It is especially important that security and information privacy impacts are identified up front and addressed early on in the design process. Assess the information being passed and the types of access different customers and/or consuming applications should have to the API. This will help drive development of security policies alongside the design of the API.

One common pitfall in API design is to map all existing data tables onto resources and develop the associated CRUD capabilities into an API. Usually this results in a poor API design and tightly couples the API design to the underlying data structure. Another common pitfall is to design APIs as an extension to, or way into, monolithic legacy systems. This should be avoided as it tightly couples the API to the legacy system. Both of these pitfalls will create issues for both provider and consumers in the long term.

At this point in the design process, agility is probably more important than completeness. Share early design thoughts and interface specifications with the developer community and quickly make changes in response to their feedback. Work through some sequence diagrams with them to help pin down API interactions and inform API design thinking.

The correct API design will likely not please every developer, so don’t try to be all things to all developers. A rule of thumb is that you are probably on the right track if most developers are a little unhappy, but all are able to achieve their aims with the proposed design.

It is important not to try to bypass evolution steps and try to build for all potential use cases right from the offset. For a more measured progression towards API delivery, start simple and focus on a single channel or interaction initially. By building onto these simple building blocks, API evolution over time naturally progress towards omnichannel applications. 

2.2.4 Design Considerations

The following considerations emerge when looking to develop APIs in the public sector:

  • Understand your data, understand your consumers. Before starting work on APIs, gain a good understanding of what data you hold, the complexity of that data, its relationships to other data, the downstream dependents on that data and potential consumers of the data. It is also a good idea to understand your consumers' drivers and downstream usage or customers. 
  • Always design for REST. If the interaction appears RESTful then develop a REST API, e.g. one-to-many, but for one-to-one point solutions SOAP may be appropriate.
  • The information supplied via an API may still be dependent on overnight batch processes for update. It is worth making the information’s timeliness and update period clear to potential consumers of the API.
  • APIs should not be used to handle large batch transfers because of the atomic nature of the usage i.e. if one single data write fails then the whole batch fails. APIs work better for multiple individual update transactions.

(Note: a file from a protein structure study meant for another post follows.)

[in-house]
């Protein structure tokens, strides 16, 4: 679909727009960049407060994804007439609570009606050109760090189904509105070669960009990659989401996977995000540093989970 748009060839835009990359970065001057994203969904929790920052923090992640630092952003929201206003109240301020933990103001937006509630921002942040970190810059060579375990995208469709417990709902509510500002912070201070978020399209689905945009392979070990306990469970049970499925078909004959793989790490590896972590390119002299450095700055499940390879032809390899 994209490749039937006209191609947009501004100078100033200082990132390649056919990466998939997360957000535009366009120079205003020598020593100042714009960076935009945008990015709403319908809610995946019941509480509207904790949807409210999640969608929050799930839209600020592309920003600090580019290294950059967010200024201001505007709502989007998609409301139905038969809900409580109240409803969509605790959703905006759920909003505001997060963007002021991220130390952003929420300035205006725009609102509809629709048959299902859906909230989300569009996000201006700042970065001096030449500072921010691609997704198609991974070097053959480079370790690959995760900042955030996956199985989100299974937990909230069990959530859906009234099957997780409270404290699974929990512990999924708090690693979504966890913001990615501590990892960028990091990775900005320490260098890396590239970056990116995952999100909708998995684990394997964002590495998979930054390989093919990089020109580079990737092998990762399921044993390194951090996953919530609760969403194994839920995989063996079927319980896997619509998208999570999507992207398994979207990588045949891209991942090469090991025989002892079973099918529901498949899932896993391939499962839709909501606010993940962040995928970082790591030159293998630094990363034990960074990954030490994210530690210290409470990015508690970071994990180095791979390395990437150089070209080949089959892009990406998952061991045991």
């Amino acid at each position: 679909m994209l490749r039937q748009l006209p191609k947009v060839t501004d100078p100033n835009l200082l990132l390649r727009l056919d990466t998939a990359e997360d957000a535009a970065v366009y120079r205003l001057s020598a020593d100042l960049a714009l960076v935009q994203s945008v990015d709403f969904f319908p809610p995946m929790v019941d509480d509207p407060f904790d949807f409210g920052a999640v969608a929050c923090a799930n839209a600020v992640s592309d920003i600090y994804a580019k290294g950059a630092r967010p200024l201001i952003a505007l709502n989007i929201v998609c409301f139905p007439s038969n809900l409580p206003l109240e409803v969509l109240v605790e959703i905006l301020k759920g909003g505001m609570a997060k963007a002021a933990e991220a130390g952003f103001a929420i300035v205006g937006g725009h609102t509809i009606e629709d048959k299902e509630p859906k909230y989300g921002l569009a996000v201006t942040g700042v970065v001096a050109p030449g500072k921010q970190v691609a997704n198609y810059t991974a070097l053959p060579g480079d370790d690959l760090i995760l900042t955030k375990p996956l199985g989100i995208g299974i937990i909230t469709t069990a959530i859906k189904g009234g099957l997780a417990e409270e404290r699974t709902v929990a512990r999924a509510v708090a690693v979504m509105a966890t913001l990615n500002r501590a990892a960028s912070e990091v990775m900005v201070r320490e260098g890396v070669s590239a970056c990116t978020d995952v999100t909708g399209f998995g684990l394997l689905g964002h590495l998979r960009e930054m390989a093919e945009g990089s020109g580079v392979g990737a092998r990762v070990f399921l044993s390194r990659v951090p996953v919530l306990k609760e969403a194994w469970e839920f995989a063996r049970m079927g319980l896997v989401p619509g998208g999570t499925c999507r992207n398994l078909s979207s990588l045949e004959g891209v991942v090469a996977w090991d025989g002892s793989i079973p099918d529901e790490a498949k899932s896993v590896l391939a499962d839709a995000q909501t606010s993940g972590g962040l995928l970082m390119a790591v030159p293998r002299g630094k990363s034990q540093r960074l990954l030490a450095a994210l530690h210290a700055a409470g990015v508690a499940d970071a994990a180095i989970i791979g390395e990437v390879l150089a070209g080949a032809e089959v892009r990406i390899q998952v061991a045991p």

2.2.5 Design Driven Development


When building APIs, a Design Driven Approach must be taken.

This includes:

  • Interface specification first
  • Iterative approach
  • Continuous integration/testing Interface Specification First

The best way to design an API is in collaboration with potential consumers of that API. Creating the interface specification first makes it easier for application developers to see what the API is going to offer and how it could be used. Their early feedback will ensure that the API design is heading on the right track and will be usable and appropriate to their needs. Using a simple modelling language to define the interface specification makes it easy to view and edit API definitions. See section 2.2.7 for more information about defining interface specifications. Iterative Approach

It has been acknowledged that big bang releases rarely deliver business or customer benefit. An iterative approach, with ongoing releases offering gradual improvement or evolving capability, gives a finer tuned delivery, better sense of momentum, illustrates progress and enables third parties to coordinate efforts with API developments. ICT.govt.nz Accelerate (https://www.ict.govt.nz/guidance-and-resources/accelerate/) offers a framework which supports this kind of development and has guidance on how to deliver transformational projects.

An iterative approach incorporates continuous improvement, which recognises the need to support continuing evolvement of the API beyond the first delivery. The API is a product whose capabilities should undergo continuing improvements based on consumer feedback, performance analytics and emerging needs. This aligns to Phase 6 in the Accelerate framework. Continuous Integration/Testing

Continuous integration provides a quick turnaround for informing API developers about breaking changes being submitted by developers who are all working on the same code base or product (e.g. API). The idea is that all developers submit code changes as often as possible (e.g. into a version control system), allowing code to go through an automated, integrated build process which ensures that nothing has broken the build. This build process could happen many times a day. Any errors are quickly identified and alerted to the team who can rectify them in a timely fashion.

Tests can be written against the interface specification quite early on in the development process by developing just enough API code to enable the test to be run (stubs). The tests can then be incorporated into the automated build process, giving early warning of regression test failures. API code should not be able to progress through SDLC environments until successful test execution.

2.2.6 Granularity

There is a question as to how fine-grained an API resource should be. APIs should be designed at the lowest practical level of granularity because this makes each service simpler and allows them to be combined in ways that suit the application developer. The key principle is to design services that can be re-used and combined in different ways, and not tie the application developer to a specific way of working or sequence of API consumption just because that is how it is configured or built in the back end.

If an API offers very fine-grained resources, then consuming applications end up having to make many more calls to the API in order to collect all the information they need, resulting in chattier communications. On the other hand, if the API is based on very coarse grained resources (returning everything about the resource) the response payloads could end up being enormous, may not support all API application developers’ needs, and the API could become cumbersome to use and maintain.